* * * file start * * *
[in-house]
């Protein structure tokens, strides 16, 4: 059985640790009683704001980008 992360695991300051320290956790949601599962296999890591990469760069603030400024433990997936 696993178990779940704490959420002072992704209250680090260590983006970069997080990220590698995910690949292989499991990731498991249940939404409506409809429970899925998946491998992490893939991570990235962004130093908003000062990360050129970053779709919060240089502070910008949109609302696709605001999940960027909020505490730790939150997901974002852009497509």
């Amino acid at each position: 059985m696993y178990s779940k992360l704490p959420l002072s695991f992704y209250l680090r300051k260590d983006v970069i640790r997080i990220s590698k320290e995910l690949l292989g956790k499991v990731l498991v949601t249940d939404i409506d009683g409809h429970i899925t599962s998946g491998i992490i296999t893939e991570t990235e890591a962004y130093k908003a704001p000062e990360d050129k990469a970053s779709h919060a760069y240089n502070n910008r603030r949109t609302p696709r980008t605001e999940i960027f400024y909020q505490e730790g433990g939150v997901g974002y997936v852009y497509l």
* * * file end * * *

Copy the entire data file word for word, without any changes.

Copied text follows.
[in-house]
């Protein structure tokens, strides 16, 4: 059985640790009683704001980008 992360695991300051320290956790949601599962296999890591990469760069603030400024433990997936 696993178990779940704490959420002072992704209250680090260590983006970069997080990220590698995910690949292989499991990731498991249940939404409506409809429970899925998946491998992490893939991570990235962004130093908003000062990360050129970053779709919060240089502070910008949109609302696709605001999940960027909020505490730790939150997901974002852009497509």
């Amino acid at each position: 059985m696993y178990s779940k992360l704490p959420l002072s695991f992704y209250l680090r300051k260590d983006v970069i640790r997080i990220s590698k320290e995910l690949l292989g956790k499991v990731l498991v949601t249940d939404i409506d009683g409809h429970i899925t599962s998946g491998i992490i296999t893939e991570t990235e890591a962004y130093k908003a704001p000062e990360d050129k990469a970053s779709h919060a760069y240089n502070n910008r603030r949109t609302p696709r980008t605001e999940i960027f400024y909020q505490e730790g433990g939150v997901g974002y997936v852009y497509l």